Iran marks anti-British colonialism day each year
Iran, never a British colony, marks anti-British colonialism day each year on Shahrivar 12 (September 3rd), a reminder of a potent British presence in Iran, while commemorating efforts to thwart imperialist influence in this country by tribal fighters.
This day is the martyrdom anniversary of Rais Ali Delvari who organized popular resistance in the south of Iran against British troops which had invaded Iran in 1915.
In other words, Iran felt their boot, without the British being resident imperialism in this country. They first set their sights on Iran in the 19th century. But Iranians suspect British involvement wherever things aren’t right.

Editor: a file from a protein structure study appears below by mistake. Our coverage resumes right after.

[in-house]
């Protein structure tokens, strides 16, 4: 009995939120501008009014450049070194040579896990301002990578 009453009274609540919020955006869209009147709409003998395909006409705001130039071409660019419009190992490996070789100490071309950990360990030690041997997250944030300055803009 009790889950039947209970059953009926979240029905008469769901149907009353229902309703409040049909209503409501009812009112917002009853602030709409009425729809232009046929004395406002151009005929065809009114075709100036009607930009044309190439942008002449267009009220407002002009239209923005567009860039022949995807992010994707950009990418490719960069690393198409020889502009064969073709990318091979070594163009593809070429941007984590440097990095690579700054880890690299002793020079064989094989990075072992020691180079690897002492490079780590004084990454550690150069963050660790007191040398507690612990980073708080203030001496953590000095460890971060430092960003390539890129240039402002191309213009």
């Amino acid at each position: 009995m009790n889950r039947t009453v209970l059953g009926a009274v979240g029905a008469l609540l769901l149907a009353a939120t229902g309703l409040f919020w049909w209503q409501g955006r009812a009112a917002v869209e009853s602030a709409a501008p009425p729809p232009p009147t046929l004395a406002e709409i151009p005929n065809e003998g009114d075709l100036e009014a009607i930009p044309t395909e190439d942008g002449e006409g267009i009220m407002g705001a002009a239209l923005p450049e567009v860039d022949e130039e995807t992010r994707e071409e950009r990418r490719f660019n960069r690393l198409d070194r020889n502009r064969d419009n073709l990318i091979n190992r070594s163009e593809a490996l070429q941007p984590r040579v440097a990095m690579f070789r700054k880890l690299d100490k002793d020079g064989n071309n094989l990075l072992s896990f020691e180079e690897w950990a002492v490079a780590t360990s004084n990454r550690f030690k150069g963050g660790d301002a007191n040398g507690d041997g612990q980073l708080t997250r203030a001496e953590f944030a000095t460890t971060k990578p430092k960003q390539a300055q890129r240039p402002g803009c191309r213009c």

Is it simply paranoia based on a past reality or is the past present? And is the UK still a policy-maker or just a follower of a US policy of hostility and destruction in Iran and West Asia?
After World War II, the decline of the British Empire began. If you pay attention, the secession of India in 1949, the nationalization of the oil industry in Iran in 1953, and the nationalization of the Suez Canal in 1956 by Jamal Abdul Nasser marked the decline of the British Empire which was 30-million square kilometers. It controlled such a vast expanse that it was believed that the Sun never set in its territory.
The UK also has a long-standing entanglement with Iran as does the USA. It was cut off from Iran, as the United States was, by the Islamic Revolution.
But Britain was perturbed by Iran, long before the revolution, when in the 1950s Tehran nationalized its oil.
If the Brits and Americans continue with hopeless wars because of delusions of colonial grandeur from a time long past, they should bear in mind that Iran is known as the world’s first empire, a benevolent empire from 2500 years ago. Yet it doesn’t go capturing weaker countries because of some delusion of what can be.